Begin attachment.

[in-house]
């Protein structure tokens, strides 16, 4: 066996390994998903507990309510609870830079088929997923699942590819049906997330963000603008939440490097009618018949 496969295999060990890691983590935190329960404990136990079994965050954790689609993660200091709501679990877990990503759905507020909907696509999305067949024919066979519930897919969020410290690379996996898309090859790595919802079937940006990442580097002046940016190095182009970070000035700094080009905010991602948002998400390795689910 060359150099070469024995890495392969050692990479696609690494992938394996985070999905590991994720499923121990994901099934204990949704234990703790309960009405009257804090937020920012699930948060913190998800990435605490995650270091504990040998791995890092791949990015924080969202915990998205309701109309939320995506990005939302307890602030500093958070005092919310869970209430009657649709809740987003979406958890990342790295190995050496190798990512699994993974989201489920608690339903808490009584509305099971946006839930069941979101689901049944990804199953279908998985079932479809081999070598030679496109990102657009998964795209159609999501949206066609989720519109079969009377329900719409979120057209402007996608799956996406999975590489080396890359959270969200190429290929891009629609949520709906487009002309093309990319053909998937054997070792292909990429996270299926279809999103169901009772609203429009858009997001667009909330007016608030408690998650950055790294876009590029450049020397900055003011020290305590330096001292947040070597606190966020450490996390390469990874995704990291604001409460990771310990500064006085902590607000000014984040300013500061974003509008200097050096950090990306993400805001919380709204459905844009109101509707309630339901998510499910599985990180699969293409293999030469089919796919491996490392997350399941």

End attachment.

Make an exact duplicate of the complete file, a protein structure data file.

[in-house]
């Protein structure tokens, strides 16, 4: 066996390994998903507990309510609870830079088929997923699942590819049906997330963000603008939440490097009618018949 496969295999060990890691983590935190329960404990136990079994965050954790689609993660200091709501679990877990990503759905507020909907696509999305067949024919066979519930897919969020410290690379996996898309090859790595919802079937940006990442580097002046940016190095182009970070000035700094080009905010991602948002998400390795689910 060359150099070469024995890495392969050692990479696609690494992938394996985070999905590991994720499923121990994901099934204990949704234990703790309960009405009257804090937020920012699930948060913190998800990435605490995650270091504990040998791995890092791949990015924080969202915990998205309701109309939320995506990005939302307890602030500093958070005092919310869970209430009657649709809740987003979406958890990342790295190995050496190798990512699994993974989201489920608690339903808490009584509305099971946006839930069941979101689901049944990804199953279908998985079932479809081999070598030679496109990102657009998964795209159609999501949206066609989720519109079969009377329900719409979120057209402007996608799956996406999975590489080396890359959270969200190429290929891009629609949520709906487009002309093309990319053909998937054997070792292909990429996270299926279809999103169901009772609203429009858009997001667009909330007016608030408690998650950055790294876009590029450049020397900055003011020290305590330096001292947040070597606190966020450490996390390469990874995704990291604001409460990771310990500064006085902590607000000014984040300013500061974003509008200097050096950090990306993400805001919380709204459905844009109101509707309630339901998510499910599985990180699969293409293999030469089919796919491996490392997350399941």